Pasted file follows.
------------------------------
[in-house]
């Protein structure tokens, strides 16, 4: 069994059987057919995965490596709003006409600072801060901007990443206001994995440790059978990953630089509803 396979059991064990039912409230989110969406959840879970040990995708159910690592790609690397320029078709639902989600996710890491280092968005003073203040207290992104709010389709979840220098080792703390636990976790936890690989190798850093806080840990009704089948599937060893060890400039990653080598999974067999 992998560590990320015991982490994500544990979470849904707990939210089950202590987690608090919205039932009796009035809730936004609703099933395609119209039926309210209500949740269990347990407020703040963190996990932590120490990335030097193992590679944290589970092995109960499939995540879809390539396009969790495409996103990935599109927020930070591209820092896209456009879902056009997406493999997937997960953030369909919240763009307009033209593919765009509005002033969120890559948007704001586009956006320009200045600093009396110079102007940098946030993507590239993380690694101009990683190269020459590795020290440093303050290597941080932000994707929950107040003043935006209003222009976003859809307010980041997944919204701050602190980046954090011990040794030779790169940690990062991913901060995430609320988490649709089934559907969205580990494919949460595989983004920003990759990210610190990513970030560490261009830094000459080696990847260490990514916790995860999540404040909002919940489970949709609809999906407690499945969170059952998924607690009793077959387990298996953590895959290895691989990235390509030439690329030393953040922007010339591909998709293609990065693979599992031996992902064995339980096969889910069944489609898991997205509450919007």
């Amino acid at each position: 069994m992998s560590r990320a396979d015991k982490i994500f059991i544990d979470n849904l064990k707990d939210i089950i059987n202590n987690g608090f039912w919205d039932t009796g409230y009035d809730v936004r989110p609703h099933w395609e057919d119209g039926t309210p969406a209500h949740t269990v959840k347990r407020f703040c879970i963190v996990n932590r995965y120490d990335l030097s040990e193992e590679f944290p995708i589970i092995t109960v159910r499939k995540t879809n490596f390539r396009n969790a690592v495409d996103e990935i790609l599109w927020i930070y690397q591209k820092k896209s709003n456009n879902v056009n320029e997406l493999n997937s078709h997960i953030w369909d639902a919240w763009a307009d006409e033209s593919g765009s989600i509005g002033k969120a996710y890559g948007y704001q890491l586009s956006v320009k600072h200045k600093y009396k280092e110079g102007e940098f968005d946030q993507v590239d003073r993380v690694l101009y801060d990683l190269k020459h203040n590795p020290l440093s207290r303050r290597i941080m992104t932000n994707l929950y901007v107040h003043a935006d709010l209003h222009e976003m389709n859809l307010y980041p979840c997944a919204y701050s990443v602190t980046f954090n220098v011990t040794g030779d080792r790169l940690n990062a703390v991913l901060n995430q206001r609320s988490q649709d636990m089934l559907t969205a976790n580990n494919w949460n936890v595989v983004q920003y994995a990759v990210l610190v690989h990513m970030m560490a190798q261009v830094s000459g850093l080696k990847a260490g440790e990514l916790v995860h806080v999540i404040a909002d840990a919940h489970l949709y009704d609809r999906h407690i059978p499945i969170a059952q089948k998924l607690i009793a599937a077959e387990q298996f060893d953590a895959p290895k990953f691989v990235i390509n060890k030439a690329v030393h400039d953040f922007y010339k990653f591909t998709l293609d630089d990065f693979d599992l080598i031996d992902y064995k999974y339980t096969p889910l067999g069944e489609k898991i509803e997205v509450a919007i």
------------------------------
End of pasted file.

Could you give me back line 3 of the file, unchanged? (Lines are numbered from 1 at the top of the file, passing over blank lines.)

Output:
């Amino acid at each position: 069994m992998s560590r990320a396979d015991k982490i994500f059991i544990d979470n849904l064990k707990d939210i089950i059987n202590n987690g608090f039912w919205d039932t009796g409230y009035d809730v936004r989110p609703h099933w395609e057919d119209g039926t309210p969406a209500h949740t269990v959840k347990r407020f703040c879970i963190v996990n932590r995965y120490d990335l030097s040990e193992e590679f944290p995708i589970i092995t109960v159910r499939k995540t879809n490596f390539r396009n969790a690592v495409d996103e990935i790609l599109w927020i930070y690397q591209k820092k896209s709003n456009n879902v056009n320029e997406l493999n997937s078709h997960i953030w369909d639902a919240w763009a307009d006409e033209s593919g765009s989600i509005g002033k969120a996710y890559g948007y704001q890491l586009s956006v320009k600072h200045k600093y009396k280092e110079g102007e940098f968005d946030q993507v590239d003073r993380v690694l101009y801060d990683l190269k020459h203040n590795p020290l440093s207290r303050r290597i941080m992104t932000n994707l929950y901007v107040h003043a935006d709010l209003h222009e976003m389709n859809l307010y980041p979840c997944a919204y701050s990443v602190t980046f954090n220098v011990t040794g030779d080792r790169l940690n990062a703390v991913l901060n995430q206001r609320s988490q649709d636990m089934l559907t969205a976790n580990n494919w949460n936890v595989v983004q920003y994995a990759v990210l610190v690989h990513m970030m560490a190798q261009v830094s000459g850093l080696k990847a260490g440790e990514l916790v995860h806080v999540i404040a909002d840990a919940h489970l949709y009704d609809r999906h407690i059978p499945i969170a059952q089948k998924l607690i009793a599937a077959e387990q298996f060893d953590a895959p290895k990953f691989v990235i390509n060890k030439a690329v030393h400039d953040f922007y010339k990653f591909t998709l293609d630089d990065f693979d599992l080598i031996d992902y064995k999974y339980t096969p889910l067999g069944e489609k898991i509803e997205v509450a919007i």